This is the place to come if you want to shop for cheap clothing and for unique ingredients you won’t easily find in other markets in Rome.
You should also read my post Which Markets In Rome Should You Visit?
Admire Porta Maggiore
One of the ancient gates of Rome through the Aurelian Walls, the Porta Maggiore was a very important route into the city. Built in 52 AD by Emperor Claudius, the double archway built out of white travertine was originally only a decorative element of numerous converging aqueducts.
In 271 it was incorporated into the Aurelian Wall by Emperor Aurelian himself, and was made into a gateway to the city at the meeting point of two important routes. The incredible structure still remains to this day and is a truly impressive monument and an example of Roman design.
Hang out in the Parco del Colle Oppio
This relaxing slice of greenery in the city is the perfect place to come and take a break in Rome. Located in the south of the district, the park is named after a well-known Italian statesman and is popular with locals who stop by here for a picnic or to catch up with friends.
Spanning around eleven hectares, the land was developed along with the urbanization of the district in 1871. The modern park was designed in 1928 by architect Raffaele De Vico. Work was carried out in 1936 and today attractive fountains and marble sculptures line the pathways.
One of the best things about the park is the history surrounding it. Here is where you can find the Domus Aurea, or Nero’s Golden House, the ruins of the Baths of Trajan and the Baths of Titus. From here, the park’s hill offers views of the Colosseum; a central avenue leads down to the monument itself.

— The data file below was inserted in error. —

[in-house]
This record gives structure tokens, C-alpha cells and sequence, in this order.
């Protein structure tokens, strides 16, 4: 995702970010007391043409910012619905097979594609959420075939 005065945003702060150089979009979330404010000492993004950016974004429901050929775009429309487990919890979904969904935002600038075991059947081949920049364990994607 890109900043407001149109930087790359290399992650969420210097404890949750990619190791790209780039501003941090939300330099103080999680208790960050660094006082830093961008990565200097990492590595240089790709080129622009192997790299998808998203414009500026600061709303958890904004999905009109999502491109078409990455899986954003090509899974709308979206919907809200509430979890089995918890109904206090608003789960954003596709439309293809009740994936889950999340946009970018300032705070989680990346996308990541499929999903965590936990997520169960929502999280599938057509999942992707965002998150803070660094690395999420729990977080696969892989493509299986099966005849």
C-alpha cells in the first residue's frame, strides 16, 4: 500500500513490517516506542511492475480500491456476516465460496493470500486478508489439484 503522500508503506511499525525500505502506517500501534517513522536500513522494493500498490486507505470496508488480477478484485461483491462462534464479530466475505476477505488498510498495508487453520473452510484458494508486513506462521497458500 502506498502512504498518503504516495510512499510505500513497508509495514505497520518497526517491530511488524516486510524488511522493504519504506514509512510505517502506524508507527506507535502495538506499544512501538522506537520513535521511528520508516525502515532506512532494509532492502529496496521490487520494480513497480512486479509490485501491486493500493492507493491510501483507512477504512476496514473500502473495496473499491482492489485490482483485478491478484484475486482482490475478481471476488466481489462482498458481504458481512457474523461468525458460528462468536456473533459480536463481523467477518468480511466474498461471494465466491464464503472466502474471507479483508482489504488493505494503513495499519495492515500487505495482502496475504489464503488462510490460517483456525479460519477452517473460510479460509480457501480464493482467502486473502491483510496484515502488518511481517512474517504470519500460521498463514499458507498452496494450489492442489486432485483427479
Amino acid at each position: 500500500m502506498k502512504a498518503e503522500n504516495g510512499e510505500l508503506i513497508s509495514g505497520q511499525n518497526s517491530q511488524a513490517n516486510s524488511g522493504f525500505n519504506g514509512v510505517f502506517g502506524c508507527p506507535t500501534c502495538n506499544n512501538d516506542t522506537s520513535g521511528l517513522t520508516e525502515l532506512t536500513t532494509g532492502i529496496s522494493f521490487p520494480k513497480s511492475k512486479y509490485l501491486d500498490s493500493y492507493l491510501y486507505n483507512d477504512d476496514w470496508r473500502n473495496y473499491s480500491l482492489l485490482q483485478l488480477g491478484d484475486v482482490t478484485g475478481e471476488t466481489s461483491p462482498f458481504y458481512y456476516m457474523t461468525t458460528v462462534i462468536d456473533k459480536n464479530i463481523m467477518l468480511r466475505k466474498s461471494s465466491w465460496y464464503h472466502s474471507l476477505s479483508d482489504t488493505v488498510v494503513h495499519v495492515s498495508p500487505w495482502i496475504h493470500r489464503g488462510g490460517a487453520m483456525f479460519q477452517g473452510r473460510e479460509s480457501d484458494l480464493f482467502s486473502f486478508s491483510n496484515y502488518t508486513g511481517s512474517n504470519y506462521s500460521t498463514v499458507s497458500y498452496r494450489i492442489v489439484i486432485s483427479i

Head over to my post The Nicest Gardens And Parks In Rome.
Visit the stunning Domus Aurea
Although much of Nero’s Golden House now lies underground, it can still be visited by those who wish to see a glimpse of Rome’s lavish past. The once palatial complex was built by the Emperor following the great fire in 64 AD which ripped through Rome destroying much of the city in its wake. Remembered as a symbol of decadence, the house was said to have been resplendent with marbles, ivory and expensive jewels.
The over-the-top extravagance was seen as an embarrassment to Nero’s successors. The rich interiors were ripped out and the palace was built over. Because of this, it meant that much of the house’s original paintings have remained intact, surviving the years buried under the earth.
The house was actually only rediscovered by chance when a young Roman fell down a hole in the 15th century and found himself surrounded by paintings in a strange room. Amazingly, it was actually these paintings that directly helped to drive the aesthetics of the Renaissance – even Raphael and Michelangelo went to study the artworks.